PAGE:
Special Fundamental Physics Prize Spurs CERN’s Virdee and Incandela to Fund Scholarships, Science Education Programs

Tejinder Singh Virdee and Joseph Incandela were raised in very different circumstances on separate continents, but they both understand the transformative effect that a science education can have on a young person.

Virdee and Incandela are among the seven CERN scientists who received the Special Fundamental Physics Prize (FPP) this year for their leadership roles in the decades-long endeavor that led to the discovery of the Higgs boson in 2012.

And since the award ceremony in March of 2013, they have been using some of their prize money to nurture budding minds and blossoming careers.

The CMS Fundamental Physics Scholarship

“My time as a CERN fellow transformed my life in almost all respects,” Incandela said. To give other young researchers the same opportunity, he has created the Fundamental Physics Scholarship.

The Compact Muon Solenoid (CMS) experiment at CERN probes some of the most exciting frontiers in science – including the search for dark matter and higher dimensions. For each of the next five years, Incandela’s program will select a researcher for the experiment and provide the financial support necessary for a year’s stay at CERN.

“Some countries have difficulty sending young people to work at CERN because of the cost of living in Geneva,” said Incandela, the current spokesperson for CMS, which has nationals from 42 countries among its staff of 4,300. “Often it would take just a bit more money – something like $1,000 to $1,500 per month – to make it possible for these scientists to come to CERN, where they will make contact with hundreds of experts from around the world.”

A group of 19 junior CMS scientists from varying international backgrounds have helped Incandela administer the program and will serve with him on the scholarship’s committee. In the first weeks after the scholarship was announced, the website was visited by thousands of people from more than 60 countries.

And Incandela hopes the scholarship will offer benefits beyond those it brings to its recipients. “Spending time at CERN is priceless for developing scientists. I think that if we can bring the best young people to CERN for a year, they will also have a big impact at home when they return.”

Virdee Takes Initiatives to Promote Science Education in Africa and Europe

Good teaching is close to Tejinder Singh Virdee’s heart. He was born in Kenya to Indian parents and raised until the age of 15 on the shores of Lake Victoria. He still has fond memories of the schooling he received at the Kisumu Boys High School.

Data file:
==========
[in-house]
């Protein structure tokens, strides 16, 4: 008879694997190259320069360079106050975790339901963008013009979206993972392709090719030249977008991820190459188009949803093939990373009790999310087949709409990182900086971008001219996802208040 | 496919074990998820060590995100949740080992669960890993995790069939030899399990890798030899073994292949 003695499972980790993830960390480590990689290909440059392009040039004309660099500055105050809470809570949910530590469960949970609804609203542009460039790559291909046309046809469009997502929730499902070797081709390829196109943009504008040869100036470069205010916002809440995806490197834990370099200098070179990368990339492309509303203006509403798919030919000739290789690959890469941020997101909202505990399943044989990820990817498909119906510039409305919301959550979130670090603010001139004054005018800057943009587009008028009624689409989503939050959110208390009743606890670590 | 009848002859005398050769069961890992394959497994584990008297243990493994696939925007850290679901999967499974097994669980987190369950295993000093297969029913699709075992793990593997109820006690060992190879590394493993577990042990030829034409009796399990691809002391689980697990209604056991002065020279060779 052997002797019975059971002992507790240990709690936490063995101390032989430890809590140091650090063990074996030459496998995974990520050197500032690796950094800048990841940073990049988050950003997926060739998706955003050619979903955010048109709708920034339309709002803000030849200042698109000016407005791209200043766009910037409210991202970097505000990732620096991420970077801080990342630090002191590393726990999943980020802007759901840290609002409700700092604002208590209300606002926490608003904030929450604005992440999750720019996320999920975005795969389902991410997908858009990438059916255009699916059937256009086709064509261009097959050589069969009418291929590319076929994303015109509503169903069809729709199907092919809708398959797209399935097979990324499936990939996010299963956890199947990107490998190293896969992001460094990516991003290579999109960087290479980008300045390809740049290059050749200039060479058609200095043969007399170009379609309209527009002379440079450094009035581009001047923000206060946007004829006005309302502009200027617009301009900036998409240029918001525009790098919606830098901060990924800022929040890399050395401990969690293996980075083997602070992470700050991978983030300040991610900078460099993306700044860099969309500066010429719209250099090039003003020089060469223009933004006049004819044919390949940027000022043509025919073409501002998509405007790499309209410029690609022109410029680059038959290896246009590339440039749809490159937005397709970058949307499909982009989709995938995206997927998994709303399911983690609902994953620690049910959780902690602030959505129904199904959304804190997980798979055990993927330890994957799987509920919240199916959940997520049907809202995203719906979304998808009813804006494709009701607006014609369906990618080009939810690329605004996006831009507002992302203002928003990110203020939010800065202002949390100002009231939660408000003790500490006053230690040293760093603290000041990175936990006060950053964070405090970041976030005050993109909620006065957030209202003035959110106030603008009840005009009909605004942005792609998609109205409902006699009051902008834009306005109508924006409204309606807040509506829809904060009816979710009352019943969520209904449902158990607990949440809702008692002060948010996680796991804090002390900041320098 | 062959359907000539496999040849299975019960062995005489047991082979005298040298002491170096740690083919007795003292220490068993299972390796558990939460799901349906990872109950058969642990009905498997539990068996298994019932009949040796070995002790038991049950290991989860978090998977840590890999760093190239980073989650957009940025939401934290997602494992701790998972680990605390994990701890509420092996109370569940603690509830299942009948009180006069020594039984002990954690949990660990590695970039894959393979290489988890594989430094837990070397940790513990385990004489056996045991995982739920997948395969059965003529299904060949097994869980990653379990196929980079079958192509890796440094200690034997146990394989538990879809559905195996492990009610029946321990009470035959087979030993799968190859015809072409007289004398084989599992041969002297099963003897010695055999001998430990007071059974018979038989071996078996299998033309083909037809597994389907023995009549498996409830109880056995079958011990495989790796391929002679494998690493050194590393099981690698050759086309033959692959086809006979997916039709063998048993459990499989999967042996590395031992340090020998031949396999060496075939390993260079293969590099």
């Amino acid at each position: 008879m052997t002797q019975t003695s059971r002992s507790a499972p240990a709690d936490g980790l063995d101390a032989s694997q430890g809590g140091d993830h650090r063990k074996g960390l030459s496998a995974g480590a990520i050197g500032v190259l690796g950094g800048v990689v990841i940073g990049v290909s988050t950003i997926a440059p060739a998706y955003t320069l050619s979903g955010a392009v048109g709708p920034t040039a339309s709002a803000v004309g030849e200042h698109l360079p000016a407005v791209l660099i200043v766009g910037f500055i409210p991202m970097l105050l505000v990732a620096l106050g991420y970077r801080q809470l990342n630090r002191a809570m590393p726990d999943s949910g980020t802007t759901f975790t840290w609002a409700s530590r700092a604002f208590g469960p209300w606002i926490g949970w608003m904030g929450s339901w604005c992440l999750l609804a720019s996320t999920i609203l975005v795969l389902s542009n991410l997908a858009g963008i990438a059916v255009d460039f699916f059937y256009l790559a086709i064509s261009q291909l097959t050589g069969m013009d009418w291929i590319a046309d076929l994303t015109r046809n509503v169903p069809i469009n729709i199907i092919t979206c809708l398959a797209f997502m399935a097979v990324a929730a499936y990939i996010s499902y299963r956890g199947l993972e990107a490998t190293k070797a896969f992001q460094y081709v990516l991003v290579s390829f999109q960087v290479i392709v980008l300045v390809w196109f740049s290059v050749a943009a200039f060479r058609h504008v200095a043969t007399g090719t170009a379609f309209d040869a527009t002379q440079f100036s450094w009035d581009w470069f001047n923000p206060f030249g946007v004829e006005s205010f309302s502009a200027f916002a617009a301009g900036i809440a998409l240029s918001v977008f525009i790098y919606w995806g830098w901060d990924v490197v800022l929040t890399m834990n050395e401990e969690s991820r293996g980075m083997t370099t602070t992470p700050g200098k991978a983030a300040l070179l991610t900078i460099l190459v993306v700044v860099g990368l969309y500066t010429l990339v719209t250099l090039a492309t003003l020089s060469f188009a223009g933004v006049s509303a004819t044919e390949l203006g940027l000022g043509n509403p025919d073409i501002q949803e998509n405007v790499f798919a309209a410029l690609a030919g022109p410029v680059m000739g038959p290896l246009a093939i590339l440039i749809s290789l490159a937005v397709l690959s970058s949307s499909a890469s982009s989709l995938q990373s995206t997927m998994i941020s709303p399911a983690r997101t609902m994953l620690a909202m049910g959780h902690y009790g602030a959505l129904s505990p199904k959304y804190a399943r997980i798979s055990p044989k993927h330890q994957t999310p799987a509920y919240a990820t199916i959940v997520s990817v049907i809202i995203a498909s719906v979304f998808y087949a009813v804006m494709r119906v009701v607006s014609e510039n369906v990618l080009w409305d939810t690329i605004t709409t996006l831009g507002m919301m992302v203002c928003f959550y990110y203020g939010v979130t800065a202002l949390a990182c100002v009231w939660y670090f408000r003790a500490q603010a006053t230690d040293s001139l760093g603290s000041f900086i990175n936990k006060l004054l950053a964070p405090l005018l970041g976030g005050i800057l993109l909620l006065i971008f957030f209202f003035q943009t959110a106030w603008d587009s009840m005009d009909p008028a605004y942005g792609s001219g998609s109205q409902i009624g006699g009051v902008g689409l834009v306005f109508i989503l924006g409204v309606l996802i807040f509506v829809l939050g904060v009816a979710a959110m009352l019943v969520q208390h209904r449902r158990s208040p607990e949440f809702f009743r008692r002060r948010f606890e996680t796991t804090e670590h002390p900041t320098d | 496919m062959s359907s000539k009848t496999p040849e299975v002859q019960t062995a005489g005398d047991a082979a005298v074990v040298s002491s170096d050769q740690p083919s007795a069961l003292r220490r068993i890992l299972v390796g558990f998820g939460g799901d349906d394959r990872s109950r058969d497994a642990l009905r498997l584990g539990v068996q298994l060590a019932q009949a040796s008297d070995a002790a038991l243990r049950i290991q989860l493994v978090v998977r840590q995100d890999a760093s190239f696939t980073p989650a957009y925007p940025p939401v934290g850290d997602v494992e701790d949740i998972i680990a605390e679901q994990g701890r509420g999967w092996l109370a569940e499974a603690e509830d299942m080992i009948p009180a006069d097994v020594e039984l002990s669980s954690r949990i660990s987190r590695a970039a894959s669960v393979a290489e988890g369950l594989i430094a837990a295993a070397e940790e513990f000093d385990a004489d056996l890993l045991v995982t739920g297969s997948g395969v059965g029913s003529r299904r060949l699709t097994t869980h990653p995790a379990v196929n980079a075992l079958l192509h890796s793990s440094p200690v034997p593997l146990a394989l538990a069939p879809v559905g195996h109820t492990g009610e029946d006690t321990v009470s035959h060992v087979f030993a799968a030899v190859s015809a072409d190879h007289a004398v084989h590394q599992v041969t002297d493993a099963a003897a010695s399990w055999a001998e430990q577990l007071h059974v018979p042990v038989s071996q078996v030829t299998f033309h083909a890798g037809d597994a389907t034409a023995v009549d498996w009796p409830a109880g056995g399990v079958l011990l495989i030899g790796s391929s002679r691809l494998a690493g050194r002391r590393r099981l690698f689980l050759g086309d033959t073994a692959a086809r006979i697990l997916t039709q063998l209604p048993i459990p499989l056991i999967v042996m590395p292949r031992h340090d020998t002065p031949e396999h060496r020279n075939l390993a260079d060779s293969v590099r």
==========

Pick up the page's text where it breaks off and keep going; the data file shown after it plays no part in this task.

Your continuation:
“Inspirational teachers are a powerful force,” said Virdee, who is considered one of the two “founding fathers” of CMS.

In fact, when the elusive Higgs boson was discovered the first person he told outside of CMS was Howard Stockley, the physics teacher who inspired him at King’s Norton Boys’ School in Birmingham, England, where his parents had relocated.

“I had to tell him the great news in person,” Virdee said. “It was the first time we had seen each other in 40 years.” Much to Virdee’s surprise, Stockley had keenly followed his former student’s career and even heard Virdee mention him in a recent interview with the BBC for the series “The Life Scientific.”

“It was very emotional,” Virdee said. “Sadly Howard passed away only a few weeks after the official announcement.”

Earlier this year, the BBC World Service invited Virdee to participate in a program focusing on promoting science in Africa. At the conference in Kampala, Uganda, he got a first-hand glimpse of the enormous challenges young students are facing in Africa.

“A crucial recurring theme was the power of science to accelerate development,” Virdee said. “For that to happen these countries have to have a scientifically literate population.”

To that end, he has teamed up with the London-based Institute of Physics (IOP) to assist them in expanding some of their African programs, including to Kenya.

“One initiative that can yield significant returns on relatively small investments is training for high school physics teachers,” Virdee said. “When talented, motivated volunteers are brought in to help improve the physics education, they can have an impact well beyond their numbers. It is a winning combination.”

“I think it’s important to grab the attention of the young and introduce them to the fun in science,” Virdee added. “Fortunately it doesn't have to be expensive to bring many of the concepts of physics to life.”

As well as bringing international teachers to Africa, Virdee is bringing African teachers to the world.

This summer he worked with the IOP and the British Council to organize the participation of four high school science teachers - two Kenyan and two Ugandan - in CERN’s longstanding High School Teachers program in Geneva.

“It was the first time these teachers had ever been out of Africa,” Virdee said. “It was quite an extraordinary experience for them as well as their families back home!" For more information visit the BBC news story titled, "Prize-winning scientist brings African teachers to CERN."

Another initiative Virdee is working on, along with the other CMS recipients of the FPP, is setting up a series of prizes to recognize and assist young people within the CMS collaboration who have made significant contributions.